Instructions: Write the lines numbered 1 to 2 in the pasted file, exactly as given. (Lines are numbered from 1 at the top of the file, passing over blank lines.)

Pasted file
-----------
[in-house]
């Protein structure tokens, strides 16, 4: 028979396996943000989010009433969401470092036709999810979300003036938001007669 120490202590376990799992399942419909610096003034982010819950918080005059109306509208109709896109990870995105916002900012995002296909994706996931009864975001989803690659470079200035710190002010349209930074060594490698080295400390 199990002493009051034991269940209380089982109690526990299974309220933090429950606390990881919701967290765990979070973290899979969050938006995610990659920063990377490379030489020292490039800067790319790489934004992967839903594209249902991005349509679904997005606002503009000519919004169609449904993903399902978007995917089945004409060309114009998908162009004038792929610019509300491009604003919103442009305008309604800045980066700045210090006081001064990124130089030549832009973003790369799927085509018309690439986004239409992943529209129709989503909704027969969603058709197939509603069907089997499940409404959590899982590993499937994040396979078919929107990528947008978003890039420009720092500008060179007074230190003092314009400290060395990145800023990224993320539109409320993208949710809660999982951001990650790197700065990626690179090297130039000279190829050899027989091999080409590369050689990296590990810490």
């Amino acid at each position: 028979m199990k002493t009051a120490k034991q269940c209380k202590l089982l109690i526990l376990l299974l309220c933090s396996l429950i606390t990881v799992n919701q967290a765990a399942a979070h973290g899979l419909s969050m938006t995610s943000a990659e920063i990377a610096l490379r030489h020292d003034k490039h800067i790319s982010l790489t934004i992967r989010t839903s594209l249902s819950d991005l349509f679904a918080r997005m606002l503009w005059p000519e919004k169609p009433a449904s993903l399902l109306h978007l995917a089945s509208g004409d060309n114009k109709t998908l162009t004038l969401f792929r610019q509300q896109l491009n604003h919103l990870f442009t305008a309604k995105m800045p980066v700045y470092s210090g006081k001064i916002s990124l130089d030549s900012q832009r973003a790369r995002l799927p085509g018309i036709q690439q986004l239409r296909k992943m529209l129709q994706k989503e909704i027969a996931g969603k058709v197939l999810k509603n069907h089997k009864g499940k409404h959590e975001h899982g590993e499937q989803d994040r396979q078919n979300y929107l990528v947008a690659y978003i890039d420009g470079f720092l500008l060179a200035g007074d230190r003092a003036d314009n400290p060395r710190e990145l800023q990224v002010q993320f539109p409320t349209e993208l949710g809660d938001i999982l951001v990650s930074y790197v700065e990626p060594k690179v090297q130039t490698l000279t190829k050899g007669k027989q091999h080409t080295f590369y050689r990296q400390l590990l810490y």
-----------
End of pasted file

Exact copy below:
[in-house]
């Protein structure tokens, strides 16, 4: 028979396996943000989010009433969401470092036709999810979300003036938001007669 120490202590376990799992399942419909610096003034982010819950918080005059109306509208109709896109990870995105916002900012995002296909994706996931009864975001989803690659470079200035710190002010349209930074060594490698080295400390 199990002493009051034991269940209380089982109690526990299974309220933090429950606390990881919701967290765990979070973290899979969050938006995610990659920063990377490379030489020292490039800067790319790489934004992967839903594209249902991005349509679904997005606002503009000519919004169609449904993903399902978007995917089945004409060309114009998908162009004038792929610019509300491009604003919103442009305008309604800045980066700045210090006081001064990124130089030549832009973003790369799927085509018309690439986004239409992943529209129709989503909704027969969603058709197939509603069907089997499940409404959590899982590993499937994040396979078919929107990528947008978003890039420009720092500008060179007074230190003092314009400290060395990145800023990224993320539109409320993208949710809660999982951001990650790197700065990626690179090297130039000279190829050899027989091999080409590369050689990296590990810490």